At the time of AFIEGO’s founding, Uganda was suffering from a period of frequent power cuts. Today, energy security continues to be a problem for many communities: Uganda ranked seventh out of the 20 most access-deficit countries, with more than half of the country lacking access to electricity, according to a 2019 report by the International Energy Agency.
An important aspect of AFIEGO’s work has been the promotion of green and renewable energy as a means to tackle this energy insecurity. They have successfully pushed for amendments to the recently passed Electricity (Amendment) Act, 2022, which amended certain provisions of the Electricity Act of 1999. After a long and tedious process of engagement on the issue, the new law will provide subsidies for rising energy bills and greater accessibility to solar energy equipment.
Threats and harassment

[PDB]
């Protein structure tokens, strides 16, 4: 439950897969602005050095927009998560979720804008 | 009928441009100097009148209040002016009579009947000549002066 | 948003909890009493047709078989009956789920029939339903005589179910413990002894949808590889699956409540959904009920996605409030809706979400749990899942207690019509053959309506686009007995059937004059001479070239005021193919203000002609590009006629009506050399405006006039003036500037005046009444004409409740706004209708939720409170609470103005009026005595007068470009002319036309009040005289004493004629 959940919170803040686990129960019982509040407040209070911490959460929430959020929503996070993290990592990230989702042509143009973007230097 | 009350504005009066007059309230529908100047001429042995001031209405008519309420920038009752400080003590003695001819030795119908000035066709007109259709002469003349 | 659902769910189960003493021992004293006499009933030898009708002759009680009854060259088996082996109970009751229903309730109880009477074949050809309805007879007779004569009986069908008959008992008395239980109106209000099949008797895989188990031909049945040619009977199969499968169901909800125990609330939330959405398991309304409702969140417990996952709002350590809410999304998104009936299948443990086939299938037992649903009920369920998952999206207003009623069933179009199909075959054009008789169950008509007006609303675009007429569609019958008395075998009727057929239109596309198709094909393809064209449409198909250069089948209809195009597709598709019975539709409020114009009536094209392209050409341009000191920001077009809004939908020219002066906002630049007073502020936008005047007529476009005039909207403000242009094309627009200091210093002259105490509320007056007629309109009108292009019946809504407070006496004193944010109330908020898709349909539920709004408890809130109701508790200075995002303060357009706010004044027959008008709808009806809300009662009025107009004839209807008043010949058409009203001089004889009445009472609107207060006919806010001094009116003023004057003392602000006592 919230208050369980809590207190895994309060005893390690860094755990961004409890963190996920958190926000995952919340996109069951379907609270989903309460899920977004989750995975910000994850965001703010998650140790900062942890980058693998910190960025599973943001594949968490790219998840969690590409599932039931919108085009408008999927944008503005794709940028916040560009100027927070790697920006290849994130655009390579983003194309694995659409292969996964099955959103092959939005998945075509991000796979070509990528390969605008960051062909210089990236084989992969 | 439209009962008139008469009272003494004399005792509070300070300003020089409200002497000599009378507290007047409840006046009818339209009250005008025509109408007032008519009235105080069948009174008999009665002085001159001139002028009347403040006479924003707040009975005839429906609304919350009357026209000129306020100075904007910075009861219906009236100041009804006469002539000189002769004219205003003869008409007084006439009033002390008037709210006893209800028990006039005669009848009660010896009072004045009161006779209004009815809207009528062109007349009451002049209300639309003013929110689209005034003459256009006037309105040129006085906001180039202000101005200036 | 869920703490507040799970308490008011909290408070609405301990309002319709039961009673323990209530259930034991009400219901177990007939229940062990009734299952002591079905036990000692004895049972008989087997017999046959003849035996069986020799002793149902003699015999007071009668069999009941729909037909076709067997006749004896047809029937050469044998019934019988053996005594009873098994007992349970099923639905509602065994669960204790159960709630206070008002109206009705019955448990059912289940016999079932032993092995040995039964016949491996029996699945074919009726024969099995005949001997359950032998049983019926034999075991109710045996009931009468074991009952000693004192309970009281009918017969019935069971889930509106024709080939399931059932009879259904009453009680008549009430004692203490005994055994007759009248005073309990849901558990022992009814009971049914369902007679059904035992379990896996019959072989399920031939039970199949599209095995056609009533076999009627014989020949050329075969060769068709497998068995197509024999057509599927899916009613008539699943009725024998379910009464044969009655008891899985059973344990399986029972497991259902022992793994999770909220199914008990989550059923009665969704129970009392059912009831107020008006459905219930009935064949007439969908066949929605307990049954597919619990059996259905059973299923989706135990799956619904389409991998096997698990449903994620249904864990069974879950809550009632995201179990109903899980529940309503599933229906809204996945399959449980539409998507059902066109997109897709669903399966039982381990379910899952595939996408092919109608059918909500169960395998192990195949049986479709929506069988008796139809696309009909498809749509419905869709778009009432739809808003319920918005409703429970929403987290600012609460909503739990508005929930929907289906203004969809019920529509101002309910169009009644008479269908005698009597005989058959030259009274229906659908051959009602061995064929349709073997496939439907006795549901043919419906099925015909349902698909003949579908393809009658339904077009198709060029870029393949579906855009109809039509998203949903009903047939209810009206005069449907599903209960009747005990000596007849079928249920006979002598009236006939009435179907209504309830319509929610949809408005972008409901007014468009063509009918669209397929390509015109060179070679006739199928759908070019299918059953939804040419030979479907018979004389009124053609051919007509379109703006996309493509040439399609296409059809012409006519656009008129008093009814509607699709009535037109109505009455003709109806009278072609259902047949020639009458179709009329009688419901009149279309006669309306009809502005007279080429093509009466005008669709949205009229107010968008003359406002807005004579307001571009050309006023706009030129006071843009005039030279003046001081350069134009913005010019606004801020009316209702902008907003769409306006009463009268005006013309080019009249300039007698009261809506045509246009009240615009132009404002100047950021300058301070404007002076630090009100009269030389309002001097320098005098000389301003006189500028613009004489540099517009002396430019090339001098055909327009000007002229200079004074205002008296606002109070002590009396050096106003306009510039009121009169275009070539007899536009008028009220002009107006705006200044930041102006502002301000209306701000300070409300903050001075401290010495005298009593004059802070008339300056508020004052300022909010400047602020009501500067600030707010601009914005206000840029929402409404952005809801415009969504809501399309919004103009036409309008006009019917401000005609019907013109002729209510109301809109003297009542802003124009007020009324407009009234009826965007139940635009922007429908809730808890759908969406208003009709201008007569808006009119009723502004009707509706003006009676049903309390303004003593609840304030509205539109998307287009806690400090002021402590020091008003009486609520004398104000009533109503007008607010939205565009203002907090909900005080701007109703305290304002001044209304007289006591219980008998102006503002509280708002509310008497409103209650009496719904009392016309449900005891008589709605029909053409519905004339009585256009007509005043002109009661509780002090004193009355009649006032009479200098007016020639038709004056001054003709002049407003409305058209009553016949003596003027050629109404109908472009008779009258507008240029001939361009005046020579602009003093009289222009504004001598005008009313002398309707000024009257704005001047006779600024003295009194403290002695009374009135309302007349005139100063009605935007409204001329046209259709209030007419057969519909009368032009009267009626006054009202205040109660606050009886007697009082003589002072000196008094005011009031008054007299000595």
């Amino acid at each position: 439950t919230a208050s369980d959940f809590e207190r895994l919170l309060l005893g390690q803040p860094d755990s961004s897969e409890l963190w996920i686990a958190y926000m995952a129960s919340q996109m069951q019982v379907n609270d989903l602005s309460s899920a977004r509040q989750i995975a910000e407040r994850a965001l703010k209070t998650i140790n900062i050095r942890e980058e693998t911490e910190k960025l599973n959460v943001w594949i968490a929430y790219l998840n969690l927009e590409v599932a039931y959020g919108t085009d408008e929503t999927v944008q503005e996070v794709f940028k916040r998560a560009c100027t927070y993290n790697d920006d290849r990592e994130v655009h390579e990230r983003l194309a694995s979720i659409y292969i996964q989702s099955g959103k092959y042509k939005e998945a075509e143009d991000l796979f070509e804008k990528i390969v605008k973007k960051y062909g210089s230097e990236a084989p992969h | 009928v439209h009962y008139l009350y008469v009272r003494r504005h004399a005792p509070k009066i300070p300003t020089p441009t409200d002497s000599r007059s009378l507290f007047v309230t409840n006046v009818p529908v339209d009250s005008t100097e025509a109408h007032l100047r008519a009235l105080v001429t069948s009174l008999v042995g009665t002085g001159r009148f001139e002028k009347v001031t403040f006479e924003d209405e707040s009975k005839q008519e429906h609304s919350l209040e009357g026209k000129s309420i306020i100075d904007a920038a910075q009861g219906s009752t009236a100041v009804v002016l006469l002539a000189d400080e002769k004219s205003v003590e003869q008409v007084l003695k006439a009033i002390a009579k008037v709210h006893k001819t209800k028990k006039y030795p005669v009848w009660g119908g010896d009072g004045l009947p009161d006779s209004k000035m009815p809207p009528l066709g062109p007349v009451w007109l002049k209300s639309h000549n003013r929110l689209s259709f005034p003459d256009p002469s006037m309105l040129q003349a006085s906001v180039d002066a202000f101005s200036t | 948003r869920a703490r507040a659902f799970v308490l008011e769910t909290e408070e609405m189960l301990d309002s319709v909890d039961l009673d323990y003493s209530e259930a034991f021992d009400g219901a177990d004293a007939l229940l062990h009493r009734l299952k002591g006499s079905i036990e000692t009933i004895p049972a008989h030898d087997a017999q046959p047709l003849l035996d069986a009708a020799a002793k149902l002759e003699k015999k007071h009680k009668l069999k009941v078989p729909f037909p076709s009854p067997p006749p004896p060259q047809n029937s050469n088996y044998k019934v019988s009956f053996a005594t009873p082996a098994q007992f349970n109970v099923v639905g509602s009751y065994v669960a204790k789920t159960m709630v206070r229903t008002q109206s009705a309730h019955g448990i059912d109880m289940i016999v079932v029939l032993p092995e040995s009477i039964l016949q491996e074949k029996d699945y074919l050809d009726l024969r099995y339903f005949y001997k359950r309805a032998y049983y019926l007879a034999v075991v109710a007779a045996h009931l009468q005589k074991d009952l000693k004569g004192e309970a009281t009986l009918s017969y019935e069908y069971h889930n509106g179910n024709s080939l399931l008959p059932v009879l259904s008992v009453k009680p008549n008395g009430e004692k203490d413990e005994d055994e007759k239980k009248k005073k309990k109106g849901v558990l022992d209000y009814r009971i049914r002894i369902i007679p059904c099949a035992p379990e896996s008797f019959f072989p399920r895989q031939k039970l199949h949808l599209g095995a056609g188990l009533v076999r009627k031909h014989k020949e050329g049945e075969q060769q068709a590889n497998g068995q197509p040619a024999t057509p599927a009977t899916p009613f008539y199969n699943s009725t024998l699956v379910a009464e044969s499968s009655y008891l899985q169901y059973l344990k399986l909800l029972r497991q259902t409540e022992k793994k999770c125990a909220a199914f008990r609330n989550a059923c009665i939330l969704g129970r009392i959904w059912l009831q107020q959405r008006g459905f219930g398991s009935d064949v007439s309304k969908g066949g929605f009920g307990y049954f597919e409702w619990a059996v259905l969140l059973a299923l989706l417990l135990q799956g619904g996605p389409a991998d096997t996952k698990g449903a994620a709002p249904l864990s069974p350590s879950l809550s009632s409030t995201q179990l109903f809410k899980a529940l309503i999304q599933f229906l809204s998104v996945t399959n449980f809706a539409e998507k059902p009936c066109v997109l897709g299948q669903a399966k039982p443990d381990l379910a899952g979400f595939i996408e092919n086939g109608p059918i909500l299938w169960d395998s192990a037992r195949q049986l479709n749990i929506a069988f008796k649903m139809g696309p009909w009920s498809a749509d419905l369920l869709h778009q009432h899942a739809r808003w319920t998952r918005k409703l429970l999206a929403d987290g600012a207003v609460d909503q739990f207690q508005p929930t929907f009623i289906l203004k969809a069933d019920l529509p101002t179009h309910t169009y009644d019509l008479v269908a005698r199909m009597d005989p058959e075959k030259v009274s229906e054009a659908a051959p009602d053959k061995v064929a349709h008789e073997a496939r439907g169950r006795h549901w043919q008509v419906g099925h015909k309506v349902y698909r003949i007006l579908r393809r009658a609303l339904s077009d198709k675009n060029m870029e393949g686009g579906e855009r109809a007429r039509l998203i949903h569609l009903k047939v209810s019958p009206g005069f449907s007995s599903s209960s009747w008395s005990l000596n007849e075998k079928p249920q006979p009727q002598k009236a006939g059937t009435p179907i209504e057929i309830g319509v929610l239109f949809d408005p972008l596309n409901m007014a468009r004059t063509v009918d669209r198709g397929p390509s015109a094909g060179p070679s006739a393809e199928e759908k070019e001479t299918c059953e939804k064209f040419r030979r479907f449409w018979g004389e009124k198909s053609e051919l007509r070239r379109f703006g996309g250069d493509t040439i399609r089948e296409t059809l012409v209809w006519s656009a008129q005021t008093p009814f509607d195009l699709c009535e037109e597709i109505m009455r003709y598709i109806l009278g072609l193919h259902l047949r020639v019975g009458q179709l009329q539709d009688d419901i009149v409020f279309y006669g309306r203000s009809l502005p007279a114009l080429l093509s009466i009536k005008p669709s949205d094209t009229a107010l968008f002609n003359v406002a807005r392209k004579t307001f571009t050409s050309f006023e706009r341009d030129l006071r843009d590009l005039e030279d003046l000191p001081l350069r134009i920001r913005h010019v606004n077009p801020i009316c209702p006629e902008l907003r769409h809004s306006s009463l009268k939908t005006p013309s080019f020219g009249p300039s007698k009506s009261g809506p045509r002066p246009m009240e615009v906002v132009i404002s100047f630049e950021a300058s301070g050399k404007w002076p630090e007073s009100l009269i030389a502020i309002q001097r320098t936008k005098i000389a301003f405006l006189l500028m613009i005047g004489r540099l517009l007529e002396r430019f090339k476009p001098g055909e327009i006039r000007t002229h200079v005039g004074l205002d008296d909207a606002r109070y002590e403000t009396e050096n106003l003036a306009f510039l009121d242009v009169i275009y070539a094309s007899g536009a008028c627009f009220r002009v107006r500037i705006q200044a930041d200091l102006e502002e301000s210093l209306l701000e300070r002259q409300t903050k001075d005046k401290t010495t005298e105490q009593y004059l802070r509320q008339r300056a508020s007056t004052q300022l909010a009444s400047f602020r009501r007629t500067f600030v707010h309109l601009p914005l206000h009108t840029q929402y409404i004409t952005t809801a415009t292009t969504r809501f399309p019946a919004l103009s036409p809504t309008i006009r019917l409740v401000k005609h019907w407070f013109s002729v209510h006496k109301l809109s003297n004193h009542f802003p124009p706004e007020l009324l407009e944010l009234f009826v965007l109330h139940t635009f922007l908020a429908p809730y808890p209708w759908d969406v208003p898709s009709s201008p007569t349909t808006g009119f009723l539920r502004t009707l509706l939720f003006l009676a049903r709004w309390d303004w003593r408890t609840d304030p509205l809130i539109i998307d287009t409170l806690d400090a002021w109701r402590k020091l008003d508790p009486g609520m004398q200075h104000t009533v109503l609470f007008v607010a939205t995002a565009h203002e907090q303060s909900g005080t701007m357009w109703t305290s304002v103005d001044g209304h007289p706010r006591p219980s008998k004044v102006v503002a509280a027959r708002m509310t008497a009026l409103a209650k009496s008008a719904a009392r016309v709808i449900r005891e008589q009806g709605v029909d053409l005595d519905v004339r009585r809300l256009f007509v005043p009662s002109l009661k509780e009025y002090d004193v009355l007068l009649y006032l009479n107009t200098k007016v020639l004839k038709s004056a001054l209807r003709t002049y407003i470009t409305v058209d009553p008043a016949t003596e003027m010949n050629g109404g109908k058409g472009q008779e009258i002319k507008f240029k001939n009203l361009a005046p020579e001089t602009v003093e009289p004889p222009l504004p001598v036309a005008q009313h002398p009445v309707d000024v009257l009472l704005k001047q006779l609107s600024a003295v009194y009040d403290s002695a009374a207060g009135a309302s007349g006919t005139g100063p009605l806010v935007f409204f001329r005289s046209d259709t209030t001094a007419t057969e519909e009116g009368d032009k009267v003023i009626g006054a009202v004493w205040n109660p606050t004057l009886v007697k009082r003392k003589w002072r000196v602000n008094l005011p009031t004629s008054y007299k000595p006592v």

As a result of their activities to prevent environmental damage and protect the rights of communities, AFIEGO and their staff have faced threats and harassment from the authorities. Their office has been raided on several occasions and their staff arrested and detained. In a widely condemned move in August 2021, the National Bureau for Non-Governmental Organisations indefinitely suspended 54 civil society organisations in Uganda, including AFIEGO, supposedly on the grounds of violating regulations. The organisation has continued to operate since this announcement, albeit, under increasing pressure.